Fancy some surreal satire? Then Gogol might just be for you. Often when you think of 19th century Russian literature you think of worthy tomes which you suspect might be rather heavy going. However the short stories of Gogol are a delight, of manageable size and definitely worth a read!
As someone who has a degree in Russian but nonetheless would need a dictionary and a Russian grammar book just to tell the time in that language (in my defence I have two words which any Russian student will appreciate: genitive plural), I read the stories in English. And in the translation by Ronald Wilks the stories jump off the page with both great humour and a brilliant turn of phrase.
Despite the surreal and absurdist nature of the stories you nevertheless go along with the narrative, drawn in as you are by the chatty and confiding narrator. To give a flavour of the absurd nature of the stories, the narrator informs us in ‘The Nose’, that the said nose’s owner, Kovalyov, wakes up one morning to discover his nose has gone missing and is parading around St Petersburg as a state councillor, and only stopped in the nick of time from leaving town in the Riga stagecoach, disguised as he is as a civil servant. In the story ‘How Ivan Ivanovich quarrelled with Ivan Nikiforovich’ their argument, instigated by the latter calling the former that most terrible of epithets – a goose, is exacerbated even further when Ivan Ivanovich’s pig decides to enter the court buildings and steal Ivan Nikiforovich’s plaint against the said pig’s owner.
The use of the chatty narrator adds to a lot of the humour in the stories. For example in the short story ‘Ivan Fyodorovich Shponka and His Aunt’ the narrator describes the aunt thus: “At that time Aunt Vasilisa Kashporovna was about fifty. She had never married and used to say she valued a spinster’s life more than anything else. Still, if my memory serves me right, no one had ever courted her.” Gogol also uses the narrator as a tool to provide sideswipes at Russian society. After all, in an age of rigid censorship you had to be subtle about these things. In the story ‘How Ivan Ivanovich quarrelled with Ivan Nikiforovich’, Gogol’s targets the Russian law courts. The narrator duly notes: “Subsequently the case proceeded with the normal rapidity our courts normally pride themselves on. Documents were dated, entered, numbered, sewn together, recorded – all in one day, and the case was filed away in a cupboard where it just lay and lay and lay , one, two, three years.” As it turns out the case goes on and on for 15 years and is never settled despite all promises to the contrary.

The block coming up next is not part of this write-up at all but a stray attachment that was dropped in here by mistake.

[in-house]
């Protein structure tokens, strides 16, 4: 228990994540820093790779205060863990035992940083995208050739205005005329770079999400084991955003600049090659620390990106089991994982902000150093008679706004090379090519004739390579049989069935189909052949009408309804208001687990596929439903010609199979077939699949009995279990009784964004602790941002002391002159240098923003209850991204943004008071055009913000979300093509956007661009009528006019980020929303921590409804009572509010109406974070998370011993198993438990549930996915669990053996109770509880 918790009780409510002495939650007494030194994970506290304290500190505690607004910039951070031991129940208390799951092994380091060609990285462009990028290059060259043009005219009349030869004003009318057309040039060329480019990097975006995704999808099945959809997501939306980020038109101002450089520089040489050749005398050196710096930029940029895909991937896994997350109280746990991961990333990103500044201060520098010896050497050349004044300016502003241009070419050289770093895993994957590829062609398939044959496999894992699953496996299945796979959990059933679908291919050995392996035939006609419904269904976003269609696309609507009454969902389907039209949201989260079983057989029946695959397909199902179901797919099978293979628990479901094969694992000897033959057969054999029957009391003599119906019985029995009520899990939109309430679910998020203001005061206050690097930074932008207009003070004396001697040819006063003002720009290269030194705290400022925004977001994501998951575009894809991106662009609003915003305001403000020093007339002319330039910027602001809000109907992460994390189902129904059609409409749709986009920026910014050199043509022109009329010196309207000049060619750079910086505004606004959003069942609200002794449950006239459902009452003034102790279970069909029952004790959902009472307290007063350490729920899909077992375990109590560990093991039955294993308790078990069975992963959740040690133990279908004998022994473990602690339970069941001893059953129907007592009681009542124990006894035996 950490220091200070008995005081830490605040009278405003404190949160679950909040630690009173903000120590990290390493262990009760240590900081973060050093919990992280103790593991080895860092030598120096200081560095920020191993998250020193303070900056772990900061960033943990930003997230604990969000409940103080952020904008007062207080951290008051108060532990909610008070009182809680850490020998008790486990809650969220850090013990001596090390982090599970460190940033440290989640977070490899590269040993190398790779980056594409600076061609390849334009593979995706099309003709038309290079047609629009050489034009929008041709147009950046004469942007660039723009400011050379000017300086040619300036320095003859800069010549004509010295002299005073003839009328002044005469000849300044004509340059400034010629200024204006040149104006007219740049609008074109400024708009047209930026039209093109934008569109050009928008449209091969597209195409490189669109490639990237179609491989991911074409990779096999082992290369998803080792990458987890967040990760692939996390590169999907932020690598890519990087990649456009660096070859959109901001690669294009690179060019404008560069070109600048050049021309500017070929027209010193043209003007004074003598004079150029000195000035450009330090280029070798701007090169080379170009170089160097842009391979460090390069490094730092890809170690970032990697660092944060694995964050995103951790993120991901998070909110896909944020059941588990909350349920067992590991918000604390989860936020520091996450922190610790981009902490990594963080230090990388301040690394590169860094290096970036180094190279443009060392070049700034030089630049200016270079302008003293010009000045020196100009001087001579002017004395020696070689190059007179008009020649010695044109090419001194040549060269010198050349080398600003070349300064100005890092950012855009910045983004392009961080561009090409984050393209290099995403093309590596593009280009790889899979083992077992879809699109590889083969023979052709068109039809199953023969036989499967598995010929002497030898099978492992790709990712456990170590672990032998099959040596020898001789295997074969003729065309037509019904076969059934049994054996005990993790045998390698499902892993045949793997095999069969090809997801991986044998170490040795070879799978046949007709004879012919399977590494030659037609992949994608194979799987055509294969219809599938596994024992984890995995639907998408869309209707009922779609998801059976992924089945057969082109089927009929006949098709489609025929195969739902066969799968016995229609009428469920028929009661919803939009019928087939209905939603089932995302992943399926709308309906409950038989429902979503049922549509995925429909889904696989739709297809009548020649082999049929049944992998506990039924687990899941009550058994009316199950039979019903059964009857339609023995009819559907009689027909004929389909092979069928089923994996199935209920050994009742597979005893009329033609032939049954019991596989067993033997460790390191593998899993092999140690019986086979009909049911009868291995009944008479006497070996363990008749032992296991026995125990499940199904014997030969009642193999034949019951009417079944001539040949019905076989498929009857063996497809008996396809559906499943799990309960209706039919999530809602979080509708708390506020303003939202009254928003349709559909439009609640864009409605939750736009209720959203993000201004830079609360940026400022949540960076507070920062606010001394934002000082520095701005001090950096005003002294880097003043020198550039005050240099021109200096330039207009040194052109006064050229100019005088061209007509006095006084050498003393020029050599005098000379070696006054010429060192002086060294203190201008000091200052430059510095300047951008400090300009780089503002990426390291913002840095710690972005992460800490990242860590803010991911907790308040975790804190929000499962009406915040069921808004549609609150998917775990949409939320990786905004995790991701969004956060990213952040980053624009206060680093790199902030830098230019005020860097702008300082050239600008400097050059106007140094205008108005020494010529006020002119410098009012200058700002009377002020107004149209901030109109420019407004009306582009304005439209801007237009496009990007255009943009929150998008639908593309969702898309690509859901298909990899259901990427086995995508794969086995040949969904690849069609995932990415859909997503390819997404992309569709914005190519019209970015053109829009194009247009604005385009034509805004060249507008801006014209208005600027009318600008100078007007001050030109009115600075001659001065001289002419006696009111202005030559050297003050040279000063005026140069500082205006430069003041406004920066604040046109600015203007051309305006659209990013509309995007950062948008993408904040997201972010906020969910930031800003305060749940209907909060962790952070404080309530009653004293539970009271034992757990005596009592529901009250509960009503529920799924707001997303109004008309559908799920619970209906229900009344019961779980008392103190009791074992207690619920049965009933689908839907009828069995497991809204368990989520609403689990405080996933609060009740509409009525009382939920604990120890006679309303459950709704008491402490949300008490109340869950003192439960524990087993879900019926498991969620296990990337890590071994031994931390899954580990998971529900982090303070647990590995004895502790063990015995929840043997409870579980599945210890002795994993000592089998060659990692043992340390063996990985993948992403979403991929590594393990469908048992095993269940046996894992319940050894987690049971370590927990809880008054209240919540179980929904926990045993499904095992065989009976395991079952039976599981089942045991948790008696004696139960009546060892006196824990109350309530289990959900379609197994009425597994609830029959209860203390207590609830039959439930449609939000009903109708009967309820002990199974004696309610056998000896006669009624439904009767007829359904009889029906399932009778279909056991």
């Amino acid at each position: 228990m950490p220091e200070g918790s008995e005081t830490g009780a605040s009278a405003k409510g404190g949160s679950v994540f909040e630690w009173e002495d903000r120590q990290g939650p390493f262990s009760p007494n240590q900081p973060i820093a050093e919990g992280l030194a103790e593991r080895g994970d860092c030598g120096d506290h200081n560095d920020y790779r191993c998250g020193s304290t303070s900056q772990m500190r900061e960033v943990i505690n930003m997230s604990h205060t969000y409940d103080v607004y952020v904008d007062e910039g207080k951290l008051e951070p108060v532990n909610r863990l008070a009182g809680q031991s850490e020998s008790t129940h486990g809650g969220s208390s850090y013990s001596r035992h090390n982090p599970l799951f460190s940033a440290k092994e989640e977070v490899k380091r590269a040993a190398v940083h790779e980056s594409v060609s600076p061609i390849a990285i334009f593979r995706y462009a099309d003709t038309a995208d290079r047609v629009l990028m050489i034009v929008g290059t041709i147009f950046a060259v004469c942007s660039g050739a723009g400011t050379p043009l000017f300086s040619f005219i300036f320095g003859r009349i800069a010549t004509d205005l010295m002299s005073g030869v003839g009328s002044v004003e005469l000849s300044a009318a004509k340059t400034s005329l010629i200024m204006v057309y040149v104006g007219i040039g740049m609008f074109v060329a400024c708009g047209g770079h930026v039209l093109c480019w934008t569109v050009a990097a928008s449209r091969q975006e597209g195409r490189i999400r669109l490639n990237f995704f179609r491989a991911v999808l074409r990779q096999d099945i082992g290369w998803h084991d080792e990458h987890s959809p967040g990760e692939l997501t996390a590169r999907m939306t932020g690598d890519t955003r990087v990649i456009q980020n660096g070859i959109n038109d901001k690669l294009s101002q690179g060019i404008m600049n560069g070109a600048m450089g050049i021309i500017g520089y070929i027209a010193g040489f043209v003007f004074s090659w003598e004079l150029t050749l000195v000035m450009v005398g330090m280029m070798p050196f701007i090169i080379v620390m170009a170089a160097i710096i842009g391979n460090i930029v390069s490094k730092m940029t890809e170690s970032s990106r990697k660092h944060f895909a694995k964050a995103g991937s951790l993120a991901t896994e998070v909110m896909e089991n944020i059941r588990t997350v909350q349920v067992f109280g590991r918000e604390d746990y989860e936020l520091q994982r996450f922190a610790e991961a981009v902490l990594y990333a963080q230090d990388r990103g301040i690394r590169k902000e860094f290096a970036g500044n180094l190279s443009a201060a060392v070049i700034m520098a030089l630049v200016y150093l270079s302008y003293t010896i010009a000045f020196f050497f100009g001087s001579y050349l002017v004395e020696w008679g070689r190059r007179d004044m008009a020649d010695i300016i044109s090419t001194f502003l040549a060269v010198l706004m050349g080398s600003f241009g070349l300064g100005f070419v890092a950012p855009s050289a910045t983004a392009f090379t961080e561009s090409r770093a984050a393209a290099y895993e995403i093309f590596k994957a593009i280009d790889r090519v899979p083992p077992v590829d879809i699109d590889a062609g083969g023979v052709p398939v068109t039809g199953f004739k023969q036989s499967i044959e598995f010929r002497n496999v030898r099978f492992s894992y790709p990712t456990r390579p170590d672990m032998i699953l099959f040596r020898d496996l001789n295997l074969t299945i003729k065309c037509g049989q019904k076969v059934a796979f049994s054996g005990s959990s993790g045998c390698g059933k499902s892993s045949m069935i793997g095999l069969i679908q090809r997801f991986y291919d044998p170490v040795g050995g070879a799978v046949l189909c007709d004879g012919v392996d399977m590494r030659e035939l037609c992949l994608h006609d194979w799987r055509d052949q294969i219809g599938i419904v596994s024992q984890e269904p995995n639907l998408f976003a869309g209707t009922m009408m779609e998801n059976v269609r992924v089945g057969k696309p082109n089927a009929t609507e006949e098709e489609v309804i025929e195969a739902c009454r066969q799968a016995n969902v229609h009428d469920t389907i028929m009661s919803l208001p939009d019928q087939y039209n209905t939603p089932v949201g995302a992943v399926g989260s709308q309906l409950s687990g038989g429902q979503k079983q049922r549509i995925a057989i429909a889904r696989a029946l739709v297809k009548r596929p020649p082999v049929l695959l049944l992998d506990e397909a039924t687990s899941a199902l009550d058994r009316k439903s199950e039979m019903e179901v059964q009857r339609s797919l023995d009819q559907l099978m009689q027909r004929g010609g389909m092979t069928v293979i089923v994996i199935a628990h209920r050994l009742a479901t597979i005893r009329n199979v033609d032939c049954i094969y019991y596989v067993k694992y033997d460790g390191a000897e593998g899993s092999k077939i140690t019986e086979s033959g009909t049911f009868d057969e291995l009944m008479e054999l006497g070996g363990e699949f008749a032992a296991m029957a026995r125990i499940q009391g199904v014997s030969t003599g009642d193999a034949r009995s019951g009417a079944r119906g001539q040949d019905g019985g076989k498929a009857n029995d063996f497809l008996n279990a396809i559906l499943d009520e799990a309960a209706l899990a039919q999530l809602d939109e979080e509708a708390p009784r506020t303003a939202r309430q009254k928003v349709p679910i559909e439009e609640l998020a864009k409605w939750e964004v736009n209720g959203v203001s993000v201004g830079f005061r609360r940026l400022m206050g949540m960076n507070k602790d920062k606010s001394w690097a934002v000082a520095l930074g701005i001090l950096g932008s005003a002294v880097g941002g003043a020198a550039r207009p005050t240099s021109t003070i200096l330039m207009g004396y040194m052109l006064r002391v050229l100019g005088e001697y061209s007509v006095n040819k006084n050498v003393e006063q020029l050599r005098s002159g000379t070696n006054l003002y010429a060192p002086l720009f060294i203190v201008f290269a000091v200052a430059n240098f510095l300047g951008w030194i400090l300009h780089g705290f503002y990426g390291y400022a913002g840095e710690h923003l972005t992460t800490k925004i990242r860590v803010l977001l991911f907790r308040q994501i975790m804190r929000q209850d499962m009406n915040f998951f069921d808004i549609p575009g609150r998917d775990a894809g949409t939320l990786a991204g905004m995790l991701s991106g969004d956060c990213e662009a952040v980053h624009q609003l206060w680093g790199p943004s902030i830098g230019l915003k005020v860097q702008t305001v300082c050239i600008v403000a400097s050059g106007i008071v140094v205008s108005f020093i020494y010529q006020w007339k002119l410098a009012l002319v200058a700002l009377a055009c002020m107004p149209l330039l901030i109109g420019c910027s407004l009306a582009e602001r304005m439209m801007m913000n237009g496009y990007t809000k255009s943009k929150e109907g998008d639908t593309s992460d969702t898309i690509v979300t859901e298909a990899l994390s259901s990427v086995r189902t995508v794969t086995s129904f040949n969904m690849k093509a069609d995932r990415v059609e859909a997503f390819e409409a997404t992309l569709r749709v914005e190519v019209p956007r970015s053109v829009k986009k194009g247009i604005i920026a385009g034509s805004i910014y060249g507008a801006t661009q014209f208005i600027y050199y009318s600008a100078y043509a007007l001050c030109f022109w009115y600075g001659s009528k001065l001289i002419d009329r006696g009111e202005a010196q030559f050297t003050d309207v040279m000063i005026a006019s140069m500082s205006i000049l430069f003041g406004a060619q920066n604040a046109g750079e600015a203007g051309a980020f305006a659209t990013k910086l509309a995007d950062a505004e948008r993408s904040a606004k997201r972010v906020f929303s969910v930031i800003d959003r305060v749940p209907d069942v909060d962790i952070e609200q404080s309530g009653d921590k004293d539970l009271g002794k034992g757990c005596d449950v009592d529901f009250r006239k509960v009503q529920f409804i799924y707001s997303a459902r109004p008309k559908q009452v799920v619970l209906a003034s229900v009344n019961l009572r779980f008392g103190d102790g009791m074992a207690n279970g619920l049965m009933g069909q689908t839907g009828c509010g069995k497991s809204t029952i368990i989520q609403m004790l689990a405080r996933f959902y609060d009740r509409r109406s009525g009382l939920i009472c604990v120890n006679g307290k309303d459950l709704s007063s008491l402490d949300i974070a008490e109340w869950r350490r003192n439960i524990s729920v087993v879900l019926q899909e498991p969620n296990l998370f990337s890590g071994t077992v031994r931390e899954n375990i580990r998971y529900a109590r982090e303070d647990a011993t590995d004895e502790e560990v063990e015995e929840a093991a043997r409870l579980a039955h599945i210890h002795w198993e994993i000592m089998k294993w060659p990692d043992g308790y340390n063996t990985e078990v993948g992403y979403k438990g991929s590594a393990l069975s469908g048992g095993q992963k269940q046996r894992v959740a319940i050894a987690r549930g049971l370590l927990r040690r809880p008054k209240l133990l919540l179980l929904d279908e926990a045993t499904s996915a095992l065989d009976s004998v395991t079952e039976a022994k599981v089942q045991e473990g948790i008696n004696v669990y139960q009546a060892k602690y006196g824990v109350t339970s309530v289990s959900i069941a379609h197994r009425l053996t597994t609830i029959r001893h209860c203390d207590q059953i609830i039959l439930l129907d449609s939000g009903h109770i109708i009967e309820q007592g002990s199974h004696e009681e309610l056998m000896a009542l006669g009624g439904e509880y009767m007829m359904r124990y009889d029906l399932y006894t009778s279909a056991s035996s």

One of Gogol’s skills as a storyteller is his ability to bring to life such a diverse range of vivid characters with just a few strokes of his pen, from the fearsome Aunt Vasilisa Kashporovna to his description of Akaky Akakievich in one of Gogol’s most famous stories ‘The Overcoat’. This put upon clerk is drawn in such a way that you can’t help but feel an immediate empathy with Akaky Akakievich, the downtrodden hero of the story who scrimps and saves to buy the overcoat of the title.
So if you fancy a snapshot of 19th century Russian life through the prism of the absurdist eye of one of Russia’s most able writers; or even if you just simply want an enjoyable read which will guarantee to bring a wry smile to your face, then you can’t go far wrong in reading a short story or two by Nikolai Vasilevich Gogol.